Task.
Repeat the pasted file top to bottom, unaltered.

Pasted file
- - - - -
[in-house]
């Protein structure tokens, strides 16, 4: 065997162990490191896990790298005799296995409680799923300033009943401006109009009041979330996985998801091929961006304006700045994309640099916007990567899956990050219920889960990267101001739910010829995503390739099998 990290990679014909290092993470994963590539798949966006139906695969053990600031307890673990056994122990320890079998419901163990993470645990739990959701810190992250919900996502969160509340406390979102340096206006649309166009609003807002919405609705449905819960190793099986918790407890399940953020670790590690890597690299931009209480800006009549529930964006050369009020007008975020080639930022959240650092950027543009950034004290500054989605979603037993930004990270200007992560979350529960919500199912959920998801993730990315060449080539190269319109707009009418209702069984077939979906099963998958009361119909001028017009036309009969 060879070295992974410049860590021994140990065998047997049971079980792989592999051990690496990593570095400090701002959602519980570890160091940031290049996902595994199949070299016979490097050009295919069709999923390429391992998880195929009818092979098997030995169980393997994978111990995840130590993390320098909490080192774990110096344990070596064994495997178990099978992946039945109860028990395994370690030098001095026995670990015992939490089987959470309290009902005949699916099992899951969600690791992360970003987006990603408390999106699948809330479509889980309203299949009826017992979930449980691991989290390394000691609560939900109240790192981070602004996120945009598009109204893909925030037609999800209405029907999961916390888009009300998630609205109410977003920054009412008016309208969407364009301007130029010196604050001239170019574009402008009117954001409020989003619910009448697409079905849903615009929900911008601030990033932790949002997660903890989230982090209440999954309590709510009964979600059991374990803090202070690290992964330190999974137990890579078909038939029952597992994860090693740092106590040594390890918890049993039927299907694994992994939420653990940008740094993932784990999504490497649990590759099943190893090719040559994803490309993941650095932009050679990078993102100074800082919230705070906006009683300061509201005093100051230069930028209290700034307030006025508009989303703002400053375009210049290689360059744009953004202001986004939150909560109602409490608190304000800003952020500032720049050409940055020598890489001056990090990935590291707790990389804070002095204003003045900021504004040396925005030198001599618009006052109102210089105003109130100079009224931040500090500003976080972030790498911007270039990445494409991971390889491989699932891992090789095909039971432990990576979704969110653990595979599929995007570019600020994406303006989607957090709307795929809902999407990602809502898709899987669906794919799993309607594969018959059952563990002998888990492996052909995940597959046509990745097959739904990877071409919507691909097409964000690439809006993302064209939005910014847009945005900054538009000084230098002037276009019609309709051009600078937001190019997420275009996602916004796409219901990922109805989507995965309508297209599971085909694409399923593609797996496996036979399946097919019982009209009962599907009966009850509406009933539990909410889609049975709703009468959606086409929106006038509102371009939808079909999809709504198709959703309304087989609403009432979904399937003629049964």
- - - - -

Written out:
[in-house]
């Protein structure tokens, strides 16, 4: 065997162990490191896990790298005799296995409680799923300033009943401006109009009041979330996985998801091929961006304006700045994309640099916007990567899956990050219920889960990267101001739910010829995503390739099998 990290990679014909290092993470994963590539798949966006139906695969053990600031307890673990056994122990320890079998419901163990993470645990739990959701810190992250919900996502969160509340406390979102340096206006649309166009609003807002919405609705449905819960190793099986918790407890399940953020670790590690890597690299931009209480800006009549529930964006050369009020007008975020080639930022959240650092950027543009950034004290500054989605979603037993930004990270200007992560979350529960919500199912959920998801993730990315060449080539190269319109707009009418209702069984077939979906099963998958009361119909001028017009036309009969 060879070295992974410049860590021994140990065998047997049971079980792989592999051990690496990593570095400090701002959602519980570890160091940031290049996902595994199949070299016979490097050009295919069709999923390429391992998880195929009818092979098997030995169980393997994978111990995840130590993390320098909490080192774990110096344990070596064994495997178990099978992946039945109860028990395994370690030098001095026995670990015992939490089987959470309290009902005949699916099992899951969600690791992360970003987006990603408390999106699948809330479509889980309203299949009826017992979930449980691991989290390394000691609560939900109240790192981070602004996120945009598009109204893909925030037609999800209405029907999961916390888009009300998630609205109410977003920054009412008016309208969407364009301007130029010196604050001239170019574009402008009117954001409020989003619910009448697409079905849903615009929900911008601030990033932790949002997660903890989230982090209440999954309590709510009964979600059991374990803090202070690290992964330190999974137990890579078909038939029952597992994860090693740092106590040594390890918890049993039927299907694994992994939420653990940008740094993932784990999504490497649990590759099943190893090719040559994803490309993941650095932009050679990078993102100074800082919230705070906006009683300061509201005093100051230069930028209290700034307030006025508009989303703002400053375009210049290689360059744009953004202001986004939150909560109602409490608190304000800003952020500032720049050409940055020598890489001056990090990935590291707790990389804070002095204003003045900021504004040396925005030198001599618009006052109102210089105003109130100079009224931040500090500003976080972030790498911007270039990445494409991971390889491989699932891992090789095909039971432990990576979704969110653990595979599929995007570019600020994406303006989607957090709307795929809902999407990602809502898709899987669906794919799993309607594969018959059952563990002998888990492996052909995940597959046509990745097959739904990877071409919507691909097409964000690439809006993302064209939005910014847009945005900054538009000084230098002037276009019609309709051009600078937001190019997420275009996602916004796409219901990922109805989507995965309508297209599971085909694409399923593609797996496996036979399946097919019982009209009962599907009966009850509406009933539990909410889609049975709703009468959606086409929106006038509102371009939808079909999809709504198709959703309304087989609403009432979904399937003629049964």